Billions of dollars have been spent on developing drugs and supplying them around the world, but which companies' drugs are actually making an impact? The Global Health Impact Index, headed by Binghamton University Associate Professor Nicole Hassoun and highlighted in a new article published Friday in PLOS ONE, addresses this issue by ranking pharmaceutical companies based on their drugs' impact on global health.
The Global Health Impact Index considers how companies drugs measure up on the basis of their impact on the "big three" infectious diseases: malaria, HIV/AIDS and tuberculosis. While previous indexes have measured the need for different drugs worldwide, the Global Health Impact Index is the first to measure the actual impact of these drugs.
"People have focused on measuring the need for different drugs...but we're looking at the impact that they're actually having," said Hassoun. "This is important for setting goals, evaluating performance -- trying to have a bigger impact on global health and saving millions of lives."
The index looks at three things: the need for several important drugs for tuberculosis, HIV/AIDS, and malaria; the drugs' effectiveness; and the number of people who can access the drugs. Each company's score is the sum of its drugs' impacts.
According to the index, the companies whose drugs having the most impact on the "big three" diseases are:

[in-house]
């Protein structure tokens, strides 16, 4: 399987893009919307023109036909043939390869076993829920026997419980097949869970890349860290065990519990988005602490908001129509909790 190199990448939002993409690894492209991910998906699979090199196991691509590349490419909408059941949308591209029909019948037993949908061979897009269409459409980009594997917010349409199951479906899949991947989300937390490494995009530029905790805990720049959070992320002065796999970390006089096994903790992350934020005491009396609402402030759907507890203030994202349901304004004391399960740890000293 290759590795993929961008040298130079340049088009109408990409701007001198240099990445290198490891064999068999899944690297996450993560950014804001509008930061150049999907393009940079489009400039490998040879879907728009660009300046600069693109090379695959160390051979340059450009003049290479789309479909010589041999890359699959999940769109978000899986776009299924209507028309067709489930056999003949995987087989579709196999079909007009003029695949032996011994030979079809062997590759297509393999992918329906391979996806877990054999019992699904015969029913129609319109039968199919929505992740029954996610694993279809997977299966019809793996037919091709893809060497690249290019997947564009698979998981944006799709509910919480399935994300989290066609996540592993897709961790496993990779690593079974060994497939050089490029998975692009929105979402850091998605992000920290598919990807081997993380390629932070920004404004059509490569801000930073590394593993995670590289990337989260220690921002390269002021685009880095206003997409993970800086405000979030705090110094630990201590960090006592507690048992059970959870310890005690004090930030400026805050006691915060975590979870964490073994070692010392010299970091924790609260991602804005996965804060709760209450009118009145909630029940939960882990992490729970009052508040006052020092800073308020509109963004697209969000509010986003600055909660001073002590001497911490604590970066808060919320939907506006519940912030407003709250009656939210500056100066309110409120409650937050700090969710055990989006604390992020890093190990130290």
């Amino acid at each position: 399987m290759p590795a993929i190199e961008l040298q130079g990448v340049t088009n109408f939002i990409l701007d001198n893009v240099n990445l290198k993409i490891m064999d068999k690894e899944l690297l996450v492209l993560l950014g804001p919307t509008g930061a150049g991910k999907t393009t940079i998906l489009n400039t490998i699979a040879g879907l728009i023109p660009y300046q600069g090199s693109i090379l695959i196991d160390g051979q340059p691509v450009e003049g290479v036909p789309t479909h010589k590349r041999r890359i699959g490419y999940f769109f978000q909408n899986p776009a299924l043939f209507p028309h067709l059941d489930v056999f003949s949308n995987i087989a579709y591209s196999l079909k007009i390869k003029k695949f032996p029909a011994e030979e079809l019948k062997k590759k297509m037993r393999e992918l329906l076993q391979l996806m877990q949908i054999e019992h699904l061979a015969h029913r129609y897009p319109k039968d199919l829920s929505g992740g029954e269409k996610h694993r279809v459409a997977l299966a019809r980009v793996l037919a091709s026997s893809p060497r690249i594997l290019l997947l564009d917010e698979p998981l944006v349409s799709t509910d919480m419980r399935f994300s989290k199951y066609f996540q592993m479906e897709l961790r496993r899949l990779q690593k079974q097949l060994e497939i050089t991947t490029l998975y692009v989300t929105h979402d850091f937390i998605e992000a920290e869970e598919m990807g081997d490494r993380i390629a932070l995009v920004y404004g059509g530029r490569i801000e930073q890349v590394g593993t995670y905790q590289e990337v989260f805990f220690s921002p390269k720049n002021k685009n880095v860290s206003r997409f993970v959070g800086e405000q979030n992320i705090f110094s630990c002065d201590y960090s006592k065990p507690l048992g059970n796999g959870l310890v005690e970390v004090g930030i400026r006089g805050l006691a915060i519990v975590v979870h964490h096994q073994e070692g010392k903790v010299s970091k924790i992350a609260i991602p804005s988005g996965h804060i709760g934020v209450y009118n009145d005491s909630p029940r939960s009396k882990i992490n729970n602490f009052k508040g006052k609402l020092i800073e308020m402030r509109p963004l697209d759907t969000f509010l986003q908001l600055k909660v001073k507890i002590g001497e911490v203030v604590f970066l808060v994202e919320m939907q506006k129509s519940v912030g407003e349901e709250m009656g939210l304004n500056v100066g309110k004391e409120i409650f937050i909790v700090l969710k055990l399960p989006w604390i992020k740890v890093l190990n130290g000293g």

The following companies' drugs had the lowest drug impact scores on the index:
- Eli Lilly
- Kyorin Pharmaceutical Co.
- Bayer Healthcare
"We are looking at the outcomes of the drugs that the companies hold, so the actual impact on death and disability," said Hassoun. "We're looking at the amount of death and disability that the company's drugs are alleviating."
Hassoun hopes to motivate pharmaceutical companies to meet the health needs of impoverished people around the world through an initiative supported by Academics Stand Against Poverty (ASAP), an international professional association focused on helping poverty researchers and teachers enhance their positive impact on severe poverty.
According to Hassoun and ASAP, one third of all deaths globally, about 18 million per year, are linked to poverty, because people living in poverty cannot afford medicines and pharmaceutical companies do not have the financial incentive to develop treatments for diseases that primarily affect impoverished people.
By better understanding the impacts of companies' products on the burden of disease, said Hassoun, researchers can have a tool for measuring impact; governments, donors, etc. can better target their efforts; and companies can be incentivized to focus on impact.